The Theme Of Cruelty In George Orwell's Animal Farm

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In his novel Animal Farm, George Orwell condemns the Revolution which only brings the animals into worse conditions than before. Orwell uses cruelty to reveal how the humans and animals aren’t all that different, proving revolution doesn’t always accomplish its goals in the face of power and corruption, ultimately relating this to the rising Communist party in Russia during his time. The theme of violence and cruelty is used throughout the novel to inspire action. Old Major uses Mr. Jones’s crimes against the animals to stir a revolution citing “no animal escapes the cruel knife in the end.” Although Old Major was nearing the end of his life, the animals were no strangers to violence, which was used to keep order on the farm and encourage obedience. Moreover, the animals created their own dream society through an act of violence-revolution. Once they overtook the farm and appropriately named it Animal Farm, the animals continued to defend their newfound freedom through battles against the …show more content…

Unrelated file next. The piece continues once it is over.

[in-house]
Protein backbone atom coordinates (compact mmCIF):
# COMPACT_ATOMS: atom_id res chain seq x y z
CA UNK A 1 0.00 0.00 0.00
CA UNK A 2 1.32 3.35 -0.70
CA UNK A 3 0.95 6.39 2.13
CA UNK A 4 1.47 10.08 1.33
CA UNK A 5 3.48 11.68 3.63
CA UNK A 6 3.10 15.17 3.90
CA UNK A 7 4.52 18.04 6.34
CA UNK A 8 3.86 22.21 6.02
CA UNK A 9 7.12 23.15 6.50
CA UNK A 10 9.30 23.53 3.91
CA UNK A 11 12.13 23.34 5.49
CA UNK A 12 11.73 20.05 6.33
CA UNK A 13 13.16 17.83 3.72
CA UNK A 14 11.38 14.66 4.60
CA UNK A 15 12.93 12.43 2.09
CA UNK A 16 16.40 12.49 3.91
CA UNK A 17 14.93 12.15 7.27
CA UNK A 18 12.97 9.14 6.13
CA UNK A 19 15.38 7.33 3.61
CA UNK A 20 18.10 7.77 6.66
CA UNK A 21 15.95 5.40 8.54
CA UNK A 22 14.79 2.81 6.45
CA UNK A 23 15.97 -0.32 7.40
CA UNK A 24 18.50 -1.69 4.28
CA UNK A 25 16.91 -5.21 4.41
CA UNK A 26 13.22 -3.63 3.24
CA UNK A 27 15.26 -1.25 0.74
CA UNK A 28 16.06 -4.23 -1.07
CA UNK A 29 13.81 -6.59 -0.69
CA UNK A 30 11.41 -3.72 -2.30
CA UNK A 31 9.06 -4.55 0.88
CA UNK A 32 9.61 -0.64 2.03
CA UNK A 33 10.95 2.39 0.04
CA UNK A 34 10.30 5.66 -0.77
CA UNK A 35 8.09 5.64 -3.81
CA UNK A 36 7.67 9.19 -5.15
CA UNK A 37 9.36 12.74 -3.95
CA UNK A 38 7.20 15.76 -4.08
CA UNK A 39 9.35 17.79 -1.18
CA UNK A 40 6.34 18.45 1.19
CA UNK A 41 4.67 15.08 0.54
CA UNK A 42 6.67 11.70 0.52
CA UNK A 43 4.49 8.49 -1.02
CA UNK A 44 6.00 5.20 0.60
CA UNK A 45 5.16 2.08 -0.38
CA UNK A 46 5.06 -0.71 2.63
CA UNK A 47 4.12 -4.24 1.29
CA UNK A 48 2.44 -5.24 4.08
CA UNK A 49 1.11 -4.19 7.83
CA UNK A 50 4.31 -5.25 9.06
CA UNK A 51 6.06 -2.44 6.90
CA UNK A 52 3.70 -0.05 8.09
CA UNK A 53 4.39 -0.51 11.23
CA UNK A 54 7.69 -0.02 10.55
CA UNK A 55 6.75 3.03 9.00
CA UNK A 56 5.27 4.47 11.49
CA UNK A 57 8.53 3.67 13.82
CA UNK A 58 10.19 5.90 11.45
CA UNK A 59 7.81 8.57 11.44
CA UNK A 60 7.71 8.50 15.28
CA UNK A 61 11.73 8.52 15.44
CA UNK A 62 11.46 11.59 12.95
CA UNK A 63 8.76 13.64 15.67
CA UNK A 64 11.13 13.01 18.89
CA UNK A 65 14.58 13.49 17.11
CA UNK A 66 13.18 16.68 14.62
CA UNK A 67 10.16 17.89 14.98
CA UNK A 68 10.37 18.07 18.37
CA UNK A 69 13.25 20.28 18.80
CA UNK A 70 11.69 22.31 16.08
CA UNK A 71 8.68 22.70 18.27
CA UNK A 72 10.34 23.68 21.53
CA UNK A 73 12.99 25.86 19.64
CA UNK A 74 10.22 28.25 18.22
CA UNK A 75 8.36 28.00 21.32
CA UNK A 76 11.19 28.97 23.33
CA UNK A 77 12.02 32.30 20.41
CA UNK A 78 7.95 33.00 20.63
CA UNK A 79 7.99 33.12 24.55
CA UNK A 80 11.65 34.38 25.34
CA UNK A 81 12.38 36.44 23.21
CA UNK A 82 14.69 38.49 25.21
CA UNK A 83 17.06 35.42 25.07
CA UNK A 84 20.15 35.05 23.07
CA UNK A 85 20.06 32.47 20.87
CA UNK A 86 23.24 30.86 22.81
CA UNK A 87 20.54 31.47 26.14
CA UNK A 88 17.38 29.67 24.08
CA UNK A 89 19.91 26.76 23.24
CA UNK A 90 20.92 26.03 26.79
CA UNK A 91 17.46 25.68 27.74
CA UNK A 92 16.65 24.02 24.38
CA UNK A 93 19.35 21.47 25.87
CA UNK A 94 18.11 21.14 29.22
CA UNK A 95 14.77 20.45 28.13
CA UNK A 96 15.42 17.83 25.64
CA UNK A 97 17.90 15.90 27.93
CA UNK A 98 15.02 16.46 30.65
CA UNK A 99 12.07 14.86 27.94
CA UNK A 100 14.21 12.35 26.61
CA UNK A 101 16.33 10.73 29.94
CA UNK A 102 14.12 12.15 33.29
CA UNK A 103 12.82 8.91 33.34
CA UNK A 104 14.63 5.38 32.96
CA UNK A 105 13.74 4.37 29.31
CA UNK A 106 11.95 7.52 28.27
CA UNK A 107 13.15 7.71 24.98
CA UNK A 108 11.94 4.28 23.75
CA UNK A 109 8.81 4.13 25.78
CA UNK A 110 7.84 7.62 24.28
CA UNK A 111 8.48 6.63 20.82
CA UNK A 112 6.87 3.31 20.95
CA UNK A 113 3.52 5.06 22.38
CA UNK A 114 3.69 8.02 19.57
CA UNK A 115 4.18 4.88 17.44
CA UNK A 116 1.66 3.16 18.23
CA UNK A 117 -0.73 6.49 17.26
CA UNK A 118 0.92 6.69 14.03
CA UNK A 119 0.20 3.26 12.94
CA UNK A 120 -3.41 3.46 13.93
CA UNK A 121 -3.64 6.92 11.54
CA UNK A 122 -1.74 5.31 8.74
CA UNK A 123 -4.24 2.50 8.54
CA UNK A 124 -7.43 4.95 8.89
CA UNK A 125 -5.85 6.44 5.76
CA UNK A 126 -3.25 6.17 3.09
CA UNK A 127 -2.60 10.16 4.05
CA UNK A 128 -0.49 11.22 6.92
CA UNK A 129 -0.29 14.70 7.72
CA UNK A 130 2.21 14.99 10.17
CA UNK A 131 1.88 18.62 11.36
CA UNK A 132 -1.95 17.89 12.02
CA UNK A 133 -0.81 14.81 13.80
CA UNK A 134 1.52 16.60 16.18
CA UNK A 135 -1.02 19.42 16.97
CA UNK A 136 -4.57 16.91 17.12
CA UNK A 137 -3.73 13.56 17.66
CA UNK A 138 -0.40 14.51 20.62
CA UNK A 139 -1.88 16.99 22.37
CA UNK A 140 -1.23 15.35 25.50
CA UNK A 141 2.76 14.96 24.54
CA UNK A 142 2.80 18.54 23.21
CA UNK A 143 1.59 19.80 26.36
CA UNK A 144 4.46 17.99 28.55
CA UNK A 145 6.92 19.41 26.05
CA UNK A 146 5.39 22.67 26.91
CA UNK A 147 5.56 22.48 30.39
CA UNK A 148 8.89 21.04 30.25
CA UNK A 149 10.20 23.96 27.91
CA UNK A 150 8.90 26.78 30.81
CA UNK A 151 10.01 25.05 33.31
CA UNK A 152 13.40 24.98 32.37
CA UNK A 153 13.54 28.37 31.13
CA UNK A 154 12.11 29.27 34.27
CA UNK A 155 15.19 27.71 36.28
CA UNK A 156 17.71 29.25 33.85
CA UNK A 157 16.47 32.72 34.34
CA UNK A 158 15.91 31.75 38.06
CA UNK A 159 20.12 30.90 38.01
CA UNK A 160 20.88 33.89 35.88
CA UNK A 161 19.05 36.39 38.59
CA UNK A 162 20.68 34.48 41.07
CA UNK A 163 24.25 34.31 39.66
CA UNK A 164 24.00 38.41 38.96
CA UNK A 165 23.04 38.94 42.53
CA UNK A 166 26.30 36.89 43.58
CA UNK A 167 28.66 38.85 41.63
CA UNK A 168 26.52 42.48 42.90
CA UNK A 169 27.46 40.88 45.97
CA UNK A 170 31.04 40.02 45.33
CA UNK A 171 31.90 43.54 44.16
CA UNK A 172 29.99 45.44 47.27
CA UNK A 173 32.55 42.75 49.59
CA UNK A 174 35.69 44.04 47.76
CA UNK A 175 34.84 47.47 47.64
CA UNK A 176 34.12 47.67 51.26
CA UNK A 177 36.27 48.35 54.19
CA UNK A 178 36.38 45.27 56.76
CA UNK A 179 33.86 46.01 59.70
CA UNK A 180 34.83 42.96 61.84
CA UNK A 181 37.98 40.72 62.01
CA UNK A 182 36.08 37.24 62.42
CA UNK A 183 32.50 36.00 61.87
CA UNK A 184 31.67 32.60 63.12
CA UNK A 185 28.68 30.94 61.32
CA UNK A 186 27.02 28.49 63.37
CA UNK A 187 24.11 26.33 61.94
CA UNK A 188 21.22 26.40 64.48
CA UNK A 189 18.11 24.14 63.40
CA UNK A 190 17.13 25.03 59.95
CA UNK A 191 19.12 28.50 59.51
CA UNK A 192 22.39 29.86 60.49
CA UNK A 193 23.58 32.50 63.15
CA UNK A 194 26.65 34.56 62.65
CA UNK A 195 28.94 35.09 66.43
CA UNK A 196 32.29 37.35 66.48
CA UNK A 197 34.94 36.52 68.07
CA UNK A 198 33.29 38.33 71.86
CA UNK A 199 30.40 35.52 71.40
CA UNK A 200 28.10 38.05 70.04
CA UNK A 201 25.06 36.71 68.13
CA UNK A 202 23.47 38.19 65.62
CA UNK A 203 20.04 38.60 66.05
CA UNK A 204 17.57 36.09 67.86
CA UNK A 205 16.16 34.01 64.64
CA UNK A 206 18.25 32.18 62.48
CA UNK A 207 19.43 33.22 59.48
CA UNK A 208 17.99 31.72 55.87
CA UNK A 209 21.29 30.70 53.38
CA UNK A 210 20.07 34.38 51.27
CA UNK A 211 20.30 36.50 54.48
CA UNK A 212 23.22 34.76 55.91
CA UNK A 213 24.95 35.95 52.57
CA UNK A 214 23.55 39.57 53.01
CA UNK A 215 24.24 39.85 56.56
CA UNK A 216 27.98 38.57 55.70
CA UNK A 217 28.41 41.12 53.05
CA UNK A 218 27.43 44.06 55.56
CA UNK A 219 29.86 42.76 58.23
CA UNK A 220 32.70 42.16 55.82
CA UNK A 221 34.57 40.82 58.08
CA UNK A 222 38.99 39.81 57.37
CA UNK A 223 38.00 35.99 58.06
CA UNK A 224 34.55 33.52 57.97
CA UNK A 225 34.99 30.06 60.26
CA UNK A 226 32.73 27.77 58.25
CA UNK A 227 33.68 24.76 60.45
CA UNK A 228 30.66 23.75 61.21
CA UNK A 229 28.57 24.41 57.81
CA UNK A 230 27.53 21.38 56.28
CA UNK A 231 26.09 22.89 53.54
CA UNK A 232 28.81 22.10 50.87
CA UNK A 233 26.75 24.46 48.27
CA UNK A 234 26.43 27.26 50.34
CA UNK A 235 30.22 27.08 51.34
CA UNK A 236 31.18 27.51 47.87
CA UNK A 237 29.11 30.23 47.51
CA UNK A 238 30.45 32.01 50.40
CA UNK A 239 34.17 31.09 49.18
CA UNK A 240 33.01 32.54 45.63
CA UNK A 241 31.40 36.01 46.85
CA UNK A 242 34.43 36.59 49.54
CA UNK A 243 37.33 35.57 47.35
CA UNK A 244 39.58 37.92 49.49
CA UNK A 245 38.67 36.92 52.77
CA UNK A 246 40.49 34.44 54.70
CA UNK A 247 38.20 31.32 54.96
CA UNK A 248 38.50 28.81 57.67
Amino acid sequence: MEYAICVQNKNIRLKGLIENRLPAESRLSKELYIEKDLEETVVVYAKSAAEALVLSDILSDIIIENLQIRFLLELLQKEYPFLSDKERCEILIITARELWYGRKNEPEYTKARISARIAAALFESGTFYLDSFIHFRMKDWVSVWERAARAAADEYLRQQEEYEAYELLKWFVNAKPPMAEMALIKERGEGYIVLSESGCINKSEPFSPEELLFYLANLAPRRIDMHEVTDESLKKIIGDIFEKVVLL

As the novel progressed, the violence escalated as the pigs become more and more corrupt and power-hungry. The turning point for violence was when Napoleon used the dogs to relinquish Snowball’s control. At this point, the conflict shifts from the animals versus Jones to Napoleon versus the animals. From this point on, the animals live blindly under the control of Napoleon and the pigs. Much like Mr. Jones used the whip to assert dominance and control over the animals, the pigs assume his role as the head of the farm. Due to their innate intelligence and cleverness, they are able to control the intellectually inferior animals. This makes the animals vulnerable to the pigs’ corruption. The animals now work longer hours for decreasing amounts of food, despite being told the contrary. Additionally, these aren’t the only lies being told to keep the animals

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